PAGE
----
Are public subsidies beneficial to help the productive fabric

Are public subsidies beneficial to help the productive fabric?

First of all, this is a very subjective issue. There are many ways to support our companies in difficult times, and today we will see two possible solutions to this problem.

In times of crisis, our productive fabric needs stimuli to be able to survive, so if the government thinks it is convenient to subsidize certain sectors, companies or SMEs, it is a good idea so that they continue to have opportunities in the market.

However, it would be necessary to carry out a more in-depth study on whether these stimuli benefit or may harm our economy.

Let’s take a somewhat drastic example to understand it better. Let’s imagine Pedro, an important CEO of the company Jardinerías S.A. There are times of crisis, so Pedro is going to have to make reforms within his company in order to cut costs and thus be able to survive.

Here the government comes in and issues a communiqué telling us that it is going to subsidize the agricultural sector, and these reforms include aid for companies in the gardening sub-sector.

Obviously, this is great news for Pedro, since with this aid, he will be able to balance his company’s accounts without having to cut expenses.

If we analyze this example, it is also great news for society as a whole. Pedro will be able to preserve jobs so that unemployment does not increase (and, like Pedro’s company, all the other companies in the sector).

It will also be great news for the productive fabric, since this subsidy will help to prevent companies from going out of business and will allow the country’s productivity to continue to increase.

Finally, for the public coffers it is also great news, since if this company is healthy, they will be able to continue paying the corresponding remunerations to the state to help maintain the budgets.

As we can see, subsidies can help to create a large chain that complements all the agents involved in it in a positive way.

However, this is not always the case. If we are in an environmental crisis (let’s take it as an example), and there is a major drought due to climate change, we cannot realistically be subsidizing companies whose future rates of return are far from being positive again.

Of course we need to keep the agricultural sector alive, of course we need to subsidize this important sector, but we need to select very carefully the companies and sub-sectors we want to subsidize.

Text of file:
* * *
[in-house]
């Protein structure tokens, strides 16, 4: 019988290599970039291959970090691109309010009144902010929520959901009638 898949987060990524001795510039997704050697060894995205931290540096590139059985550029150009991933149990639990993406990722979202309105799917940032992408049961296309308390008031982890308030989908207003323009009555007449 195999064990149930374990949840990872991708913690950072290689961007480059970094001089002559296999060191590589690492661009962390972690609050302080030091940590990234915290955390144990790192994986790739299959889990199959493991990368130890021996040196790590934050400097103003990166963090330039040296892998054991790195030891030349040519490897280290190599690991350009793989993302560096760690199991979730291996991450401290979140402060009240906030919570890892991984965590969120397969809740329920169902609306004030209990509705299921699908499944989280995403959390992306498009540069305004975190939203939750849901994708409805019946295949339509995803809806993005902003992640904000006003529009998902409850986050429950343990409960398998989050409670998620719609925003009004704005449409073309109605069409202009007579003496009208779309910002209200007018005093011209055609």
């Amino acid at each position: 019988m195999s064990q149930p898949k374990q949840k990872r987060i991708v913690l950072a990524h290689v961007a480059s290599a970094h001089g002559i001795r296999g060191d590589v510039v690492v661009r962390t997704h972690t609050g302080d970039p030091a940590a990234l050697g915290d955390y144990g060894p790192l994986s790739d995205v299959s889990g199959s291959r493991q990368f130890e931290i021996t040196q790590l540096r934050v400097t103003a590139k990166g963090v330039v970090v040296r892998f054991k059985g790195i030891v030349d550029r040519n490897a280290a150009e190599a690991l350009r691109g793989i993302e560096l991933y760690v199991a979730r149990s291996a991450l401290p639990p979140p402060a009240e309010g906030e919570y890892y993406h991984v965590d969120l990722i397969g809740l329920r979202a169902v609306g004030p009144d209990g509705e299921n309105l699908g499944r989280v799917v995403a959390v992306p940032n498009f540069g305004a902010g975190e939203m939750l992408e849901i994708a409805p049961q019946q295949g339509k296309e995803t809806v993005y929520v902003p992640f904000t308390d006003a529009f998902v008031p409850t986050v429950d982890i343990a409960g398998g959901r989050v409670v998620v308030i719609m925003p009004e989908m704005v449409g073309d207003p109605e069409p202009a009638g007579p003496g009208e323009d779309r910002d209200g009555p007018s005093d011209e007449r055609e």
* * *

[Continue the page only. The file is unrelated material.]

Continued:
Let’s look at it in practice. Gardening depends on grass growing. If it doesn’t rain, there won’t be as much grass and the demand for gardeners will be lower. If the government decides to continue subsidizing this sector to subsist, it will be useless, since it will only be able to subsist with the aid it receives from the government, but it will not be able to generate profits through its main activity because the scarcity of water will not allow there to be enough grass to cover the entire supply of gardeners.

By this I mean that we must be very cautious when granting subsidies to sectors with little future.

If the crisis in which we find ourselves is going to cause that from that moment on there will be no expanded growth in agriculture because it is not going to rain again at pre-crisis levels, we cannot grant massive subsidies, since we will be creating zombie companies, companies that do not generate returns for themselves and only suck money from the taxpayer, taking opportunities away from possible start-ups with other different and much more profitable business ideas.

This is why, and I repeat in a totally subjective way, subsidies are not always the best way to support the productive fabric. Sometimes, it is better to lower taxes, helping the entrepreneur in the same way with a lower tax burden, and observing if they can continue to generate value in a totally autonomous way, without being dependent on state subsidies.

In summary, we can say that subsidies can be beneficial if we carry out a correct study of the companies, sectors or activities that need state aid in order to survive for a certain period of time, and then continue with their main activity generating profits.

If the temporality is not fulfilled, it is preferable to lower the tax rates so that, if the business goes badly, it is the same entrepreneur who sees that he really has to change the perception of his business, turning to activities with a more profitable future.


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